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Saturday, November 9, 2013
WHO OWNS THE FUTURE (audiobook) by Jaron Lanier
Published by Simon and Schuster in 2013.
Read by Pete Simonelli
Duration: 12 hours, 2 minutes
Computer expert (to say the least, the man was a pioneer in the field of virtual reality and was at the ground floor in multiple Silicon Valley projects and companies) Jaron Lanier discusses possible futures of the economy and the online community in this rambling, interesting audiobook.
Lanier spends quite a bit of time discussing what he calls Siren Servers. Siren Servers are massive collectors of data such as search engine sites, credit bureaus, the NSA, and some very large retail sites. These servers collect "free" data from you that is provided by tracking your searches, purchases, phone calls or GPS location on your cell phones and sell it to advertisers. Facebook is a sterling example.
Lanier believes that you should be reimbursed for this information through a series of hundreds or even thousands of micropayments which would be used to support a middle class that will be increasingly squeezed by technological improvements that will destroy traditional middle class jobs. He calls this an Advanced Humanistic Information Economy.
Lanier's rambling style eventually gets to the details of this point about 10 hours or so into a 12 hour audiobook. It's not that he wasn't interesting as he was building up to his point, it's just that he has a hard time getting to the point. Along the way he tells about his favorite musician as a child and how he got to visit him, why the Laffer curve in economics is wrong (but why it is hopeful that so many people have a grasp of the concepts behind it), how Steve Jobs used guru techniques to motivate his people, including outright bullying some of his employees. He also talks about e-books vs. paper books and Singularity University and motivational speakers and why he is not on Facebook and on and on and on. He even truly off topic chapters called "interludes."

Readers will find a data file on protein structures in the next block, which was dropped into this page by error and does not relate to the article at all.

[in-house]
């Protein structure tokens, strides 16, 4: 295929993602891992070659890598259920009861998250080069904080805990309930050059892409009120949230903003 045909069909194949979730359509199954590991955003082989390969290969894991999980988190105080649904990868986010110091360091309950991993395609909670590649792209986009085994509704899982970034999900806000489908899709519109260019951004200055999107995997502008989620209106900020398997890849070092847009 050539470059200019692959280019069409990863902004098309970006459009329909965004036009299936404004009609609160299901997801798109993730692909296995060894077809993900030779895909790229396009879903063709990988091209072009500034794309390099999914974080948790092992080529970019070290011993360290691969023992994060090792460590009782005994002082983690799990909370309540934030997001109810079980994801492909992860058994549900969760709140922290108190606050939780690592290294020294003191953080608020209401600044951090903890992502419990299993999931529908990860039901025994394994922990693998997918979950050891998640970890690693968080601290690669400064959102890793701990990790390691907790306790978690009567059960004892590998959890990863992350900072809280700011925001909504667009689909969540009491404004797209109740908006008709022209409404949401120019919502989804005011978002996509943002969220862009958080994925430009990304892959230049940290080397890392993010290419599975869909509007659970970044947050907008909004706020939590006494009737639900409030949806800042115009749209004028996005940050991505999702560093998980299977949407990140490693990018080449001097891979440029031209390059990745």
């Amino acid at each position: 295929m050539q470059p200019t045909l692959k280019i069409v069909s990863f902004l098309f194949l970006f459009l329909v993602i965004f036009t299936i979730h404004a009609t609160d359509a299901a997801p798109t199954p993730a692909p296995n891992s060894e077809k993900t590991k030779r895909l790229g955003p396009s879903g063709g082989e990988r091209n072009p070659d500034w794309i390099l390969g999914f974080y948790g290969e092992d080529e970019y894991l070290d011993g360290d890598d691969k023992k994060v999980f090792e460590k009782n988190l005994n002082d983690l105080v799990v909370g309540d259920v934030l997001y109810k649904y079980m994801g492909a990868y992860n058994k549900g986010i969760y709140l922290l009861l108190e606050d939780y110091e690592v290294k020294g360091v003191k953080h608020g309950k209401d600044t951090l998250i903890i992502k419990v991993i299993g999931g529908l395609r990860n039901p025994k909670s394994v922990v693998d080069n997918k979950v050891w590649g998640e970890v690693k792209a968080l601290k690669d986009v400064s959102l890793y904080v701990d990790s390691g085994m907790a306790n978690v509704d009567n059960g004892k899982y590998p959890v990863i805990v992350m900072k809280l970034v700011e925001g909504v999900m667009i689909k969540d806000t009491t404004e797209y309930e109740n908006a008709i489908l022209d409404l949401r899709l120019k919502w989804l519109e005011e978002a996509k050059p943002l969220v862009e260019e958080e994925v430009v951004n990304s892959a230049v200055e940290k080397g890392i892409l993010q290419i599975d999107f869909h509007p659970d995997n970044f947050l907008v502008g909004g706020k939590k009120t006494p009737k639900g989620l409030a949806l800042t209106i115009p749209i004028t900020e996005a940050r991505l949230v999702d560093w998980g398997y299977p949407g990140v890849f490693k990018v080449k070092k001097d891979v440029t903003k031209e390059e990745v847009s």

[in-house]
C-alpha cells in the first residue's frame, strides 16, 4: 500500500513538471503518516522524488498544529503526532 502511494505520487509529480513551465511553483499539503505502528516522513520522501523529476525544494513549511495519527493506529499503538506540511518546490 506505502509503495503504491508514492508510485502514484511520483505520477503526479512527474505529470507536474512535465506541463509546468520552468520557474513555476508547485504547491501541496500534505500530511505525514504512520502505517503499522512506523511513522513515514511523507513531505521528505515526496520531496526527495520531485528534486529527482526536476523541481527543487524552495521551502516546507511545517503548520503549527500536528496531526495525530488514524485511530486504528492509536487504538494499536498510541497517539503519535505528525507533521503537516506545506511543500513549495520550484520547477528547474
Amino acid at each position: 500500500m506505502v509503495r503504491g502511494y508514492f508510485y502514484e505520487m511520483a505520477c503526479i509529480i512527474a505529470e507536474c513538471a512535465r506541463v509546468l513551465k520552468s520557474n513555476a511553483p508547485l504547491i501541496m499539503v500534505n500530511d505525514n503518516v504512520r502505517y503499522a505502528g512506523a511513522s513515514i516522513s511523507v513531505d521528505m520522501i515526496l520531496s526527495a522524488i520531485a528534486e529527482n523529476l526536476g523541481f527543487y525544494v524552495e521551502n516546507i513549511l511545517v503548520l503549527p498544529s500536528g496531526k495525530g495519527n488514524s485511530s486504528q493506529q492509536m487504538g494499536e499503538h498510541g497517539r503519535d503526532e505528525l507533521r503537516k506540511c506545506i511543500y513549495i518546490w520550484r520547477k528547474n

Note: this meandering conversation was usually interesting but was also a serious case of thesis drift. I listened in the car over the week and decided to listen as if the experience as a giant one-sided conversation with an especially talkative and intelligent companion. This impression was helped by the style of the reader, Pete Simonelli, who kept everything very approachable and friendly - like a conversation between friends.
Did I agree with everything presented? No. Did I find it interesting? Absolutely.
Note: I received a copy of this audiobook from the publisher through the Audiobook Jukebox Solid Gold Review program in exchange for an honest review.
I rate this audiobook 4 stars out of 5.
Reviewed on November 9, 2013.